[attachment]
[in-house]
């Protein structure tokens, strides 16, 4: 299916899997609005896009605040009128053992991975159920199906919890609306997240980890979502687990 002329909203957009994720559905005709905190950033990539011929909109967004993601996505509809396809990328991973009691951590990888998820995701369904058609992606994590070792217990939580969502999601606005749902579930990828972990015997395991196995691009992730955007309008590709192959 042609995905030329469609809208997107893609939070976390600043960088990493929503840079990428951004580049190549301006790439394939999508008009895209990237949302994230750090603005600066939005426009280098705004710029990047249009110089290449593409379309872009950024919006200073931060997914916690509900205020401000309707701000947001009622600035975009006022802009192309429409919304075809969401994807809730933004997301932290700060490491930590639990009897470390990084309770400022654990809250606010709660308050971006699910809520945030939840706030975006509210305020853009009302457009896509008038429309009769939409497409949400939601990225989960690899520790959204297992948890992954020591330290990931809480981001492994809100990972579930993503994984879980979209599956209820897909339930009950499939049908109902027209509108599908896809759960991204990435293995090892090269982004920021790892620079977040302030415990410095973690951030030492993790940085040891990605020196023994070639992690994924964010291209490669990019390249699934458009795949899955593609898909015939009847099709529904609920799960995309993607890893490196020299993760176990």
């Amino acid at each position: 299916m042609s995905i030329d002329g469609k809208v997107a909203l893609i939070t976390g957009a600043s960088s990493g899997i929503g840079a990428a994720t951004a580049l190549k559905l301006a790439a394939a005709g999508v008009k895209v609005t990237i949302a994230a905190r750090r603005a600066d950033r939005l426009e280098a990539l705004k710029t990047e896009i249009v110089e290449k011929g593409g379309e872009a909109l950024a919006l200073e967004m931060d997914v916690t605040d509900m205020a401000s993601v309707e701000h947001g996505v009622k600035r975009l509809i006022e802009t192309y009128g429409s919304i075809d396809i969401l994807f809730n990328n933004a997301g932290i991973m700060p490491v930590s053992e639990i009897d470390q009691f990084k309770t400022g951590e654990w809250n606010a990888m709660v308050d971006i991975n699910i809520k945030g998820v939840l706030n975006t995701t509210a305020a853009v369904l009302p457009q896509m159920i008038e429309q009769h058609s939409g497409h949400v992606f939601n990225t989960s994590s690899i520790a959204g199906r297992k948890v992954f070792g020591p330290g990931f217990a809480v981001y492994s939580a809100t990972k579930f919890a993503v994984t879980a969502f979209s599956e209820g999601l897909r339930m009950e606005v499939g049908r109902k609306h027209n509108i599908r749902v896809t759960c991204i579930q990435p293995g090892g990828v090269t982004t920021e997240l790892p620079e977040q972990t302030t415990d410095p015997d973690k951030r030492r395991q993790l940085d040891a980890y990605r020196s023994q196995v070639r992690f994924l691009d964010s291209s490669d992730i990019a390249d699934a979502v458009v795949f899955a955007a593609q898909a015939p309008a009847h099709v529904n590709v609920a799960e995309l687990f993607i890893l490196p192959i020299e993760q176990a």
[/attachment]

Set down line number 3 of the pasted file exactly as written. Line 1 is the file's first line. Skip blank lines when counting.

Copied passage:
């Amino acid at each position: 299916m042609s995905i030329d002329g469609k809208v997107a909203l893609i939070t976390g957009a600043s960088s990493g899997i929503g840079a990428a994720t951004a580049l190549k559905l301006a790439a394939a005709g999508v008009k895209v609005t990237i949302a994230a905190r750090r603005a600066d950033r939005l426009e280098a990539l705004k710029t990047e896009i249009v110089e290449k011929g593409g379309e872009a909109l950024a919006l200073e967004m931060d997914v916690t605040d509900m205020a401000s993601v309707e701000h947001g996505v009622k600035r975009l509809i006022e802009t192309y009128g429409s919304i075809d396809i969401l994807f809730n990328n933004a997301g932290i991973m700060p490491v930590s053992e639990i009897d470390q009691f990084k309770t400022g951590e654990w809250n606010a990888m709660v308050d971006i991975n699910i809520k945030g998820v939840l706030n975006t995701t509210a305020a853009v369904l009302p457009q896509m159920i008038e429309q009769h058609s939409g497409h949400v992606f939601n990225t989960s994590s690899i520790a959204g199906r297992k948890v992954f070792g020591p330290g990931f217990a809480v981001y492994s939580a809100t990972k579930f919890a993503v994984t879980a969502f979209s599956e209820g999601l897909r339930m009950e606005v499939g049908r109902k609306h027209n509108i599908r749902v896809t759960c991204i579930q990435p293995g090892g990828v090269t982004t920021e997240l790892p620079e977040q972990t302030t415990d410095p015997d973690k951030r030492r395991q993790l940085d040891a980890y990605r020196s023994q196995v070639r992690f994924l691009d964010s291209s490669d992730i990019a390249d699934a979502v458009v795949f899955a955007a593609q898909a015939p309008a009847h099709v529904n590709v609920a799960e995309l687990f993607i890893l490196p192959i020299e993760q176990a």